June 10, 2018, 2:21 pm
Welcome in HoopBallers! As we’ve gotten a little distance from the end of the season and the emotional highs and lows of the fantasy campaign have evened out, it’s worthwhile to take a look back on the year that was. I asked some select members of our tremendous HB staff, from feature writers to blurbers to podcasters to people in our journalism and scouting arms, to answer a handful of questions about another fun year of hoops and what went right or wrong in their fantasy endeavors. We’ll be bringing you those answers in the coming weeks.
So far it’s been mostly good news in our Season Reviews, but this week we’ll talk about the big mistakes that plagued our seasons — or at least made them more difficult than they needed to be. Yours truly burned a fourth-round selection in a 30-team league on Willy Hernangomez, only to watch the Knicks bury him for the entire year. By the time the Hornets decided to let him play it was far too late. There weren’t a ton of players I was enamored with in the range that Hernangomez was selected, but any active player might’ve changed the season dramatically. Onto the experts.
My biggest regret is the Kawhi thing. I finished fourth or fifth in a bunch of leagues in which I drafted Kawhi, killing a good prediction season for me. But other than that I’d say not reacting to the Taj Gibson reunion in Minny. I didn’t have a big season in store for Gorgui Dieng but I didn’t expect him to get wiped out and I should have known Thibs couldn’t control himself.
Accidentally dropping Zach LaVine in a keeper format where his price would have only been a 9th round pick next year. I got two of my money leagues confused – I had LaVine in both, but only one was a keeper format. I dropped Zach in the wrong league and dropped Greg Monroe in the other one. Oops.
#NoRagrets – This season couldn’t have gone better for me. Going back-to-back as champion of the Hoop Ball league is something I’ll brag about for the rest of my fantasy career. Bring on the three-peat!
My biggest transactional regret was dropping Brook Lopez. I drafted him in the fourth round and while he wasn’t gangbusters to start the season, he was at least all right. The he started sliding out of the top-80, top-120, top-150 and I think he kissed top-200 a few times. So, when he hurt his ankle around Christmas, I pulled the plug. He missed eight games and was still meh upon his return when I could have reacquired him.
Well, coach Walton finally gave him more tic and he seemed to develop a little rapport with IT3. While he never made it back to his usual, lofty rankings, he was ranked top-60 for the last two months of the season. This was also on my squad that was missing Kawhi so talk about compounding my errors. I really Cheddar Bob’d myself in that league.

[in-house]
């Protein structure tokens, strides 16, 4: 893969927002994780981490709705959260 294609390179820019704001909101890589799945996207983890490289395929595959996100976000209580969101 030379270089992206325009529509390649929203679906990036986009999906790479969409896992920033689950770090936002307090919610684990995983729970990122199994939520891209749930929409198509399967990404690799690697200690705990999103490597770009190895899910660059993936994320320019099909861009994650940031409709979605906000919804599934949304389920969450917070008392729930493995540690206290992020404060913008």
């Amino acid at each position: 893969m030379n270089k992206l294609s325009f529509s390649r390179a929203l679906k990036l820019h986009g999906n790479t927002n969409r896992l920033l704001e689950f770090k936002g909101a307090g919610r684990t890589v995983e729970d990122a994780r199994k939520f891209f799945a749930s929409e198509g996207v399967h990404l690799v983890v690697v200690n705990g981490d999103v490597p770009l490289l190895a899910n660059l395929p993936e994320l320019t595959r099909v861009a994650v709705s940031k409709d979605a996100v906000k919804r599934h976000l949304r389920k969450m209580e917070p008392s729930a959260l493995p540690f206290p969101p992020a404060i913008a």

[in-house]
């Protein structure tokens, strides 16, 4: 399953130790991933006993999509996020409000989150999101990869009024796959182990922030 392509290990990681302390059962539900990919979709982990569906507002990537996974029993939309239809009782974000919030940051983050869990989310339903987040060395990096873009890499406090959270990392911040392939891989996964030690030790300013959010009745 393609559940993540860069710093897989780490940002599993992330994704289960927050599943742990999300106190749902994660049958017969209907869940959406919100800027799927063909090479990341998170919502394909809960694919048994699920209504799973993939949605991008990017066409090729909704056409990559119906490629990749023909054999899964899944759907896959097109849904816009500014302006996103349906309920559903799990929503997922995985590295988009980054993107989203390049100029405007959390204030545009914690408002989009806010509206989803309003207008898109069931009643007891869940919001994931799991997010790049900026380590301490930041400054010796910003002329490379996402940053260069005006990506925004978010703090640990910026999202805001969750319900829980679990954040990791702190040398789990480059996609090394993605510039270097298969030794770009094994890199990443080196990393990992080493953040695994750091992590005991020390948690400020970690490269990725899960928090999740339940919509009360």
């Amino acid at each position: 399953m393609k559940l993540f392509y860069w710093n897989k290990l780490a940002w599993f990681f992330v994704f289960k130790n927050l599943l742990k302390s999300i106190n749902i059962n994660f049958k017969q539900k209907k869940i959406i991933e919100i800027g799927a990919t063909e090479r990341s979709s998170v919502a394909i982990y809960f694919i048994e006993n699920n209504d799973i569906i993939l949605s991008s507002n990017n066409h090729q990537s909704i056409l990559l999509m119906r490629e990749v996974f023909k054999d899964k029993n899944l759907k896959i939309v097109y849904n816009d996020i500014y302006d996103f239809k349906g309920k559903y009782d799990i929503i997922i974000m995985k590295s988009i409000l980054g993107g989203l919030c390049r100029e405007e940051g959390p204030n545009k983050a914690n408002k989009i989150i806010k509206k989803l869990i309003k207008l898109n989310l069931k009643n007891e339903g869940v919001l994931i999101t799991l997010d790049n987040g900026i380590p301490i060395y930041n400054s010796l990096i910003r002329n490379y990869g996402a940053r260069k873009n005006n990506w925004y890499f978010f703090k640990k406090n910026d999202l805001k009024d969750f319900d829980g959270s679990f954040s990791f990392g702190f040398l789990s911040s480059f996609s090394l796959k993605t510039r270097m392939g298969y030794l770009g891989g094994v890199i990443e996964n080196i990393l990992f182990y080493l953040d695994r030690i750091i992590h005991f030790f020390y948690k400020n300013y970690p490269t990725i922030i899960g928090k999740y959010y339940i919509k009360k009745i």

Not snagging Donovan Mitchell and dropping Lauri Markkanen. I’m a HUGE skeptic when it comes to rookies and this year we happened to have the most loaded draft class in terms of fantasy impact. Things just went right for all of these guys, Utah was in desperate need of offense, Boston lost their primary wing, and the Bulls frontcourt punched each other out. Don’t get me wrong, all of these rookies are talented, but under normal circumstances we wouldn’t have had so many rookies inside the top-75.
Not buying enough Donovan Mitchell stock. Even after an impressive Summer League performance Mitchell is the breakout star that nobody saw coming. He was just the No. 13 pick in the Draft and a lot of teams are definitely regretting passing up on him. Credit the Jazz and coach Snyder for his development but again I can’t stop emphasizing the importance of the right fit since Mitchell could have been picked up by the Hornets and stayed on the bench for the entire year.
Not picking up Josh Richardson when he hit the wire briefly early in the season because of a terrible shooting stretch.
Not drafting AD anywhere.
My biggest regret of this season, a lot like other owners’, was believing in Marquese Chriss for far too long. I took Chriss in the tenth round ahead of players like Lou Williams, Jayson Tatum and Donovan Mitchell. Even once it became clear that Chriss would be a bust this season I still held on to him instead of dropping him and streaming the position. Thankfully I won the league because the rest of my team was able to carry the load but eventually I had to drop him. He wasn’t able to put that talent to good use and ended as one of this season’s biggest letdowns.